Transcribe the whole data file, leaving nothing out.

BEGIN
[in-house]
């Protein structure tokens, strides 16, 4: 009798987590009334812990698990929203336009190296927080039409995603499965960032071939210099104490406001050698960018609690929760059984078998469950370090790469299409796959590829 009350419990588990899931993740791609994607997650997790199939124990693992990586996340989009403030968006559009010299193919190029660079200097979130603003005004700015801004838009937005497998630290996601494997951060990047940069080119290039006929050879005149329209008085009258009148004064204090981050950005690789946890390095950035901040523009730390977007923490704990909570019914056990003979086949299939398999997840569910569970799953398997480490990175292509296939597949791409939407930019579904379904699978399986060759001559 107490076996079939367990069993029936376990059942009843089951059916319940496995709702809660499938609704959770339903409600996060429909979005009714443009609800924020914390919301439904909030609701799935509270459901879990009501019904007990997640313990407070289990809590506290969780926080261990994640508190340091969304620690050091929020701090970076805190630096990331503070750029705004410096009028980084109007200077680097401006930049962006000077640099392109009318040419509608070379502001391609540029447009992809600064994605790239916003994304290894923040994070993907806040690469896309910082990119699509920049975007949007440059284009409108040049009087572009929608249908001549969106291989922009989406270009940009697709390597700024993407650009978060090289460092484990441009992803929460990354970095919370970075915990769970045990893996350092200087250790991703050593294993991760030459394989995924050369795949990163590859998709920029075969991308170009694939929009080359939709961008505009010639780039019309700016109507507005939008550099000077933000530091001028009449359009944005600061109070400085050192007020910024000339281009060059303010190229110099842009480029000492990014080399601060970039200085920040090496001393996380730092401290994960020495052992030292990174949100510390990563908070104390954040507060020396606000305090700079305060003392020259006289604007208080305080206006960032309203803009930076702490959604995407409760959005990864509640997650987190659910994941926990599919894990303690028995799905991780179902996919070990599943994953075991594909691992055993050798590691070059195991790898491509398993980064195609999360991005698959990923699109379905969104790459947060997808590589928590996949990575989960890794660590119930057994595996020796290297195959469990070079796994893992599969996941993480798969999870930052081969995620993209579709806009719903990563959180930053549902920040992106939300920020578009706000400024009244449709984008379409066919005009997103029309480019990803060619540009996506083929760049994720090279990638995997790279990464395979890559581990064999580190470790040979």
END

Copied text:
[in-house]
């Protein structure tokens, strides 16, 4: 009798987590009334812990698990929203336009190296927080039409995603499965960032071939210099104490406001050698960018609690929760059984078998469950370090790469299409796959590829 009350419990588990899931993740791609994607997650997790199939124990693992990586996340989009403030968006559009010299193919190029660079200097979130603003005004700015801004838009937005497998630290996601494997951060990047940069080119290039006929050879005149329209008085009258009148004064204090981050950005690789946890390095950035901040523009730390977007923490704990909570019914056990003979086949299939398999997840569910569970799953398997480490990175292509296939597949791409939407930019579904379904699978399986060759001559 107490076996079939367990069993029936376990059942009843089951059916319940496995709702809660499938609704959770339903409600996060429909979005009714443009609800924020914390919301439904909030609701799935509270459901879990009501019904007990997640313990407070289990809590506290969780926080261990994640508190340091969304620690050091929020701090970076805190630096990331503070750029705004410096009028980084109007200077680097401006930049962006000077640099392109009318040419509608070379502001391609540029447009992809600064994605790239916003994304290894923040994070993907806040690469896309910082990119699509920049975007949007440059284009409108040049009087572009929608249908001549969106291989922009989406270009940009697709390597700024993407650009978060090289460092484990441009992803929460990354970095919370970075915990769970045990893996350092200087250790991703050593294993991760030459394989995924050369795949990163590859998709920029075969991308170009694939929009080359939709961008505009010639780039019309700016109507507005939008550099000077933000530091001028009449359009944005600061109070400085050192007020910024000339281009060059303010190229110099842009480029000492990014080399601060970039200085920040090496001393996380730092401290994960020495052992030292990174949100510390990563908070104390954040507060020396606000305090700079305060003392020259006289604007208080305080206006960032309203803009930076702490959604995407409760959005990864509640997650987190659910994941926990599919894990303690028995799905991780179902996919070990599943994953075991594909691992055993050798590691070059195991790898491509398993980064195609999360991005698959990923699109379905969104790459947060997808590589928590996949990575989960890794660590119930057994595996020796290297195959469990070079796994893992599969996941993480798969999870930052081969995620993209579709806009719903990563959180930053549902920040992106939300920020578009706000400024009244449709984008379409066919005009997103029309480019990803060619540009996506083929760049994720090279990638995997790279990464395979890559581990064999580190470790040979």